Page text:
Galavisión Lets Ratings, Revenue Do the Talking


Galavisión is the quiet giant of Spanish-language cable. It boasts 47.7 million subscribers and according to Nielsen Media Research a 34 share of the entire Spanish-language cable and satellite audience. That’s more than fourth-place Spanish-language broadcast network Azteca América. Kagan Research estimates Galavisión brought in over $20 million in gross ad revenues last year and projects that number will jump above $24 million this year.

“They have a nice cash-flow margin, especially for a cable network,” said Kagan Research senior analyst Deana Myers. “It is more significant than most cable networks and not even just in the Hispanic realm.”

Its formula for success, Myers said, is a “strong viewer following”; “the luck of being around for so long”; and “[corporate parent] Univision’s backing.”

Yet, despite its success, Galavisión gets little ink — in the press and even in Univision’s quarterly or annual reports — and the network’s executives rarely agree to interviews. Galavisión senior vice president and general manager Joanne Lynch, for instance, was apparently last interviewed around the time of the network’s 25th anniversary in 2004.

But keeping network executives from talking to the press is not hurting Galavisión with media buyers and viewers.

“It has great programming,” said Halim Trujillo, MindShare director of multicultural planning. “It makes me happy every morning when I watch my news from Mexico.”

Viewers like the Mexican-born Trujillo can pick from 10½ hours a day of Mexican news programs on Galavisión. The Noticiero con Paola Rojas is the most popular of the newscasts and is often seen by more viewers than CNN, MSNBC or Fox News Channel during the same time slot. In total, Galavision airs at least 21 hours of regularly scheduled programming produced by Mexican broadcaster Televisa each weekday. One of the remaining hours is given over to infomercials.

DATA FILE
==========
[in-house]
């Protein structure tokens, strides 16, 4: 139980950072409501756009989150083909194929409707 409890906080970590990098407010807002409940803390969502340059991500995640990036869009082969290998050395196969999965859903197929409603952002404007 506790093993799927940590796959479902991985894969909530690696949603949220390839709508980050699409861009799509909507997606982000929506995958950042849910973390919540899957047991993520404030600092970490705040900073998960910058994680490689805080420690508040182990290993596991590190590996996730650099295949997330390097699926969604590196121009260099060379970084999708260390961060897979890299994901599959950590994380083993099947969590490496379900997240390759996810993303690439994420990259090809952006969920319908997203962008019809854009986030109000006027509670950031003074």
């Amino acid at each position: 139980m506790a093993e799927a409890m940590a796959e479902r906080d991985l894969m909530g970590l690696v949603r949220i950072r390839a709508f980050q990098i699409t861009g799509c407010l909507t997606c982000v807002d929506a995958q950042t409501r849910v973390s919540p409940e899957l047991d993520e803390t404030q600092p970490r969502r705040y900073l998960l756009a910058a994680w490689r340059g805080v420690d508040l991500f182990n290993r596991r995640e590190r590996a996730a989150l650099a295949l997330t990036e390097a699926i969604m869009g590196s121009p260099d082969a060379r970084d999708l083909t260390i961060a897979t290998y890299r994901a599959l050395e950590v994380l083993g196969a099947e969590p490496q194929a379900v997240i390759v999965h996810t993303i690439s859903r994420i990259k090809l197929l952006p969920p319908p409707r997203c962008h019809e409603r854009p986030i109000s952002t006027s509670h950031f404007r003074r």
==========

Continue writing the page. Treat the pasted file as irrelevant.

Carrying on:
The network’s most popular regularly-scheduled program: 30-year-old reruns of Televisa sitcom El Chavo del 8, which air for an hour each weekday. The show has been syndicated widely throughout Latin America and enjoys enormous popularity throughout the region.

El Chavo del 8 centers on an 8-year-old orphan (portrayed by an adult actor) who lives in a barrel and dreams about ham sandwiches. For the week ending March 18th, six episodes of El Chavo made Nielsen’s list of top 10 shows on Spanish-language cable. The single most-watched show was an episode of El Chavo that brought in a total of 691,000 viewers.

Galavisión also benefits from popular live soccer matches, including Fútbol Liga Mexicana and the UNCAF Nations Cup, which ran for much of February. Recent network press releases have talked up the Saturday-morning cooking show Delicioso and the home-decorating program Decorando Contigo, but together the two programs have far fewer viewers than one of the top-rated El Chavo episodes.

And there lies the rub for Galavisión. The network is highly dependent on programming from Televisa for its success. Those shows are provided as part of a program-licensing agreement between the two networks that is due to expire in 2017. Televisa and Univision are embroiled in a legal dispute in federal court that is scheduled to go to a jury trial in October. Televisa seeks to end the existing PLA.

Regardless of the case’s outcome, Galavisión will struggle to extract much more than the modest amount it receives in per subscriber carriage fees. Kagan Research estimates Galavisión earns only 3 cents per subscriber. But, given the network’s strong ratings and increasing ad revenue, that may not be a huge headache and certainly it is the kind of headache that most Spanish-language networks would dearly love to have.